April’s elections produced a third hung Parliament after Mr. Sanchez refused to agree to Podemos Leader Pablo Iglesias’s demands for near equal representation in a coalition cabinet. So, on Nov. 10, Spanish voters went to the polls for the fourth time in four years. Mr. Sanchez lost his bet that voters, eager to put an end to the political uncertainty, would back his party in larger numbers. Instead, the Socialists lost ground, the PP regained some, while Ciudadanos was almost wiped off the political map.
The real winner, of course, was Mr. Abascal. Vox won 15 per cent of the popular vote and 52 seats, becoming Spain’s third-biggest party in Congress and sailing past Podemos, which was reduced to 35 seats. Mr. Sanchez and Mr. Iglesias quickly agreed to bury the hatchet and take another stab at forming a coalition. But they will still need to win support from at least four smaller parties in Congress, including one that advocates Catalan independence, in order to govern. And Mr. Sanchez will continue to face relentless calls from Mr. Abascal and the People’s Party to impose direct rule on Catalonia, an option that is increasingly favoured by voters in the rest of Spain. A Socialist-Podemos-led coalition would not likely last long.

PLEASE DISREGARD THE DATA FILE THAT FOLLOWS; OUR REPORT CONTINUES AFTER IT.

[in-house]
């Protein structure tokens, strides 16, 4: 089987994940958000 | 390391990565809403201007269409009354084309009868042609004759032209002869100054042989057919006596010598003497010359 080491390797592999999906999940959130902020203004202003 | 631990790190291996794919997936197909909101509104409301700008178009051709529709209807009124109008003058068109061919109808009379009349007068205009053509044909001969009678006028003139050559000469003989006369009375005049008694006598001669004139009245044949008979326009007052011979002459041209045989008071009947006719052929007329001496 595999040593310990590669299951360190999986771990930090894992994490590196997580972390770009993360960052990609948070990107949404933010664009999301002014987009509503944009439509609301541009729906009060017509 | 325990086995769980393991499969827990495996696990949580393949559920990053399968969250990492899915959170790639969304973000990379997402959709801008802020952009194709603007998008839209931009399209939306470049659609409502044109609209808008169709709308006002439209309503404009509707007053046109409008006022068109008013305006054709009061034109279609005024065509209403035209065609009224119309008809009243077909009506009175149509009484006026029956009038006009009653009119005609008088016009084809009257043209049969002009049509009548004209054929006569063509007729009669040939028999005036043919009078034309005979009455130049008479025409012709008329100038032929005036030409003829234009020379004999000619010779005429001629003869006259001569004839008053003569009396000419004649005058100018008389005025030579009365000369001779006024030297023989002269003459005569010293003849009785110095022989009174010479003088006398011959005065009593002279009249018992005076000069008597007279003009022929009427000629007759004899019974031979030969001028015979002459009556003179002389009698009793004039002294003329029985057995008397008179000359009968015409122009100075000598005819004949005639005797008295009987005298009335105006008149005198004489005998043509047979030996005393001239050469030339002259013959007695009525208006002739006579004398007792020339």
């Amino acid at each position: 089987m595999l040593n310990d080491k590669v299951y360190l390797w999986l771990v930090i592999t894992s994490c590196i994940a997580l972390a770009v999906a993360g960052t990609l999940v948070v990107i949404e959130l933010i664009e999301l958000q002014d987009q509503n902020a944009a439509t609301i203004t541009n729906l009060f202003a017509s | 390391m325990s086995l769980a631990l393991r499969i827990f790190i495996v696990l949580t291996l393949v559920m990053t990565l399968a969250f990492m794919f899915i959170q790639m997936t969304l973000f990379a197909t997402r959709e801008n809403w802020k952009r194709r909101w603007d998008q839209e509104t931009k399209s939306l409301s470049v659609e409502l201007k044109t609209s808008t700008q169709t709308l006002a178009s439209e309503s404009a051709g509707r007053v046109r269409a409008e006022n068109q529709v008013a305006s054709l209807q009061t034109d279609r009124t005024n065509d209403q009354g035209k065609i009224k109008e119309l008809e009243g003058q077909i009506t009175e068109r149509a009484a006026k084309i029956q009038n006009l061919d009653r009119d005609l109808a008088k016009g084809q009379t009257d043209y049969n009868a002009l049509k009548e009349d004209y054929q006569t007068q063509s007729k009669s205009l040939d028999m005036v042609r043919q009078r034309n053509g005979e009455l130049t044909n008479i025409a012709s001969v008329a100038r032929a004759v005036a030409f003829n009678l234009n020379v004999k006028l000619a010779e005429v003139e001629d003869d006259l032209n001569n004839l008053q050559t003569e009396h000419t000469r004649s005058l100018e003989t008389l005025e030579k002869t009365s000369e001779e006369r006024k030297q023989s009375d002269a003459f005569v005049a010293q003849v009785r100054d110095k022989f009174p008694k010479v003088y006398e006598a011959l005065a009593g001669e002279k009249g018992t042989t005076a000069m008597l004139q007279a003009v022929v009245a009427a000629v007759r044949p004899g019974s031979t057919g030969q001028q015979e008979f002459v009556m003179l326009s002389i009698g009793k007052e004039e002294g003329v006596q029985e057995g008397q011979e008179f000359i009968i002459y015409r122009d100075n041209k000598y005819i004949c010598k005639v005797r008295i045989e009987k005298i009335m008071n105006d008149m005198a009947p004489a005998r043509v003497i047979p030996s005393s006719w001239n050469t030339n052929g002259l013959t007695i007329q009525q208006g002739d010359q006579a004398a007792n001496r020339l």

Back at the pro-unity march, I ask Mr. Piera what he thinks about calls for Madrid to impose direct rule on Catalonia again, as Article 155 of the Spanish Constitution would allow it to do. He looks at me for a second, before taking a deep breath. “Independentistas hate three things: They hate Spain; they hate the King; and they hate intervention by the central government,” he tells me. “If they invoke 155, this place will be on fire.”
With that, I close my notebook, vowing to enjoy what’s left of this perfect Barcelona day. After all, I’m not sure when I’ll be back again. Or if this place will even be part of Spain when I return.